By Lauren K. McCoy

Limited exploration has been directed towards the psychological, social and physical adjustments encountered by elite athletes upon career transition, despite a significant body of research suggesting that athletes that lack transitional coping skills may be at greater risk of adverse outcomes (Smith & McManus, 2008). While recent literature has begun to investigate these issues in other competitive sports, Canadian major junior hockey (CHL) continues to operate as a closed community that commonly restricts access to the institution and its players (Allain, 2013; Robinson, 1998). In an effort to protect their personal hockey careers, active players often perpetuate the insulation of the league through carefully crafted accounts that guard the best interests of the institution (Allain, 2013).

This project aimed to capture the experiences of CHL players before and after athletic retirement and examined factors that were reported to facilitate or hinder this transition. Retirement experiences of former major junior hockey athletes were collected through a case study along with the analysis of several online media articles. Themes identified in both data sources were compared and contrasted to give voice to players’ athletic experiences. Among the themes that were found to render a portrayal of CHL athletes’ hockey experiences and subsequent retirement are an overestimation of their chances of making it to the NHL; personal sacrifices made for their hockey career, including the impact on their health and education; a social network often limited to the hockey community; and a one-dimensional self-identity centered on hockey.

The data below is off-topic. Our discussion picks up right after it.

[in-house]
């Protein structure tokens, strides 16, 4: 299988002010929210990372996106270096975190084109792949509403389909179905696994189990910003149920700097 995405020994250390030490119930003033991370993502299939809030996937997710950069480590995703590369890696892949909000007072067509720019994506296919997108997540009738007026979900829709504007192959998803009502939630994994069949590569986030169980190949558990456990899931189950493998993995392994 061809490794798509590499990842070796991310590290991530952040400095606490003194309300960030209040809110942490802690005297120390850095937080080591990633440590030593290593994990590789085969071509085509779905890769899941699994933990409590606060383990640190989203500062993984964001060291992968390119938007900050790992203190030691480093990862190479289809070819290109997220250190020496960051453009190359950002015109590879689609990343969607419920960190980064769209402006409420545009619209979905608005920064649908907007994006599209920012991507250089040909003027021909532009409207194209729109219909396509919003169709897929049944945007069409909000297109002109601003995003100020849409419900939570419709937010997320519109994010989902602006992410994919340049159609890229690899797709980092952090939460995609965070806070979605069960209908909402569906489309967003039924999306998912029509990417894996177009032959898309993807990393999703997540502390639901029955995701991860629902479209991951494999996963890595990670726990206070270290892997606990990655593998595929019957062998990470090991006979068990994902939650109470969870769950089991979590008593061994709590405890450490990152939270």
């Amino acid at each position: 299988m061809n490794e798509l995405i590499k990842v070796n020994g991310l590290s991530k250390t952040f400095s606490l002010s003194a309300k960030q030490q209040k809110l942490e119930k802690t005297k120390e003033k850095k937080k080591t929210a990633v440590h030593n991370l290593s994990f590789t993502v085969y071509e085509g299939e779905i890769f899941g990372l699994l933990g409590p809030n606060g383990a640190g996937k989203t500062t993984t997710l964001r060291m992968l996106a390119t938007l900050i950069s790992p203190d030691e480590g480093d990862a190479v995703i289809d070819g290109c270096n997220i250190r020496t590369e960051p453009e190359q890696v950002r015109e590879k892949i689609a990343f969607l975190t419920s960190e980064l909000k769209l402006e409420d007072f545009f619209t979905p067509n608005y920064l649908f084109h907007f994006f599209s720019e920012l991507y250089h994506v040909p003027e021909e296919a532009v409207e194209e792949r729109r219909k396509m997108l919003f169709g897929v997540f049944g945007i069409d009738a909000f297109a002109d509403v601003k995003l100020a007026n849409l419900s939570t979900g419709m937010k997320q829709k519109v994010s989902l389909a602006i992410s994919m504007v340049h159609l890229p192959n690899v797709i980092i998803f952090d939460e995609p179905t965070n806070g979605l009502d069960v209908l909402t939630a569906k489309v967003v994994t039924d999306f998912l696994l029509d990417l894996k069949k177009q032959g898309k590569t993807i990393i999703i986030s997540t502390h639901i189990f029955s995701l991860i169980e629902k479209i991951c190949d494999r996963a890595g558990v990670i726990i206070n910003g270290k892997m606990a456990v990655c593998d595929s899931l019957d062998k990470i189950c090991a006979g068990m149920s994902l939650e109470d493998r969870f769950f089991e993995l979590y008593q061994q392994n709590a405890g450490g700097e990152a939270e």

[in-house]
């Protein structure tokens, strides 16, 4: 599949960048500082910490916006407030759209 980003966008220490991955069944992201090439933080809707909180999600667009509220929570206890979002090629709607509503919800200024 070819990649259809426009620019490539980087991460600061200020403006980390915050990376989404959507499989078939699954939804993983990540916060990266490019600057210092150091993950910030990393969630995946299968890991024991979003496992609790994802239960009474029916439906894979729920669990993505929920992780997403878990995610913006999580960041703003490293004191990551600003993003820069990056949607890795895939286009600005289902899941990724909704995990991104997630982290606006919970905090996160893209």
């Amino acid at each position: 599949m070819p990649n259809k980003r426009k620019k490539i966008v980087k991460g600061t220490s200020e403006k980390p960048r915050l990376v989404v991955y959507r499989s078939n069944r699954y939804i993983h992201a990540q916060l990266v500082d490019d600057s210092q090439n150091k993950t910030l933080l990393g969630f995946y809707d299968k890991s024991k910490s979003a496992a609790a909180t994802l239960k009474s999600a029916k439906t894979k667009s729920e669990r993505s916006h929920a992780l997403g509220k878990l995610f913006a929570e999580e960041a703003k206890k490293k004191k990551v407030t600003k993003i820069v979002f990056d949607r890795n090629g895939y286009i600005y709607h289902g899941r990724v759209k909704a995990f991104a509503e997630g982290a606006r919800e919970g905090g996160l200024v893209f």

The findings of this project are relevant to researchers studying athletic career transitions but resulting trends also have the potential to inform personal and career counselling interventions at the practitioner level (Park et al., 2013; Robinson et al., 2007). Transitional support programs should take into account factors such as gender, age and sport structure. Such interventions should be made a continuing facet of each elite athletes’ sporting career to address ongoing issues such as one-dimensional self-identity and mental health stigma.

Results of this project will serve as a foundation for future research and contribute to a base of knowledge upon which transitional programs specifically for CHL players could be developed. These results also have the potential to apprise athletes, parents, coaches and sport administrators about how to better foster healthy athletic development among young athletes.


Lauren K. McCoy is a University of Calgary graduate student in Counselling Psychology. As a professional figure skating coach, she is passionate about giving voice to the experiences of elite athletes and improving athletic career transitions.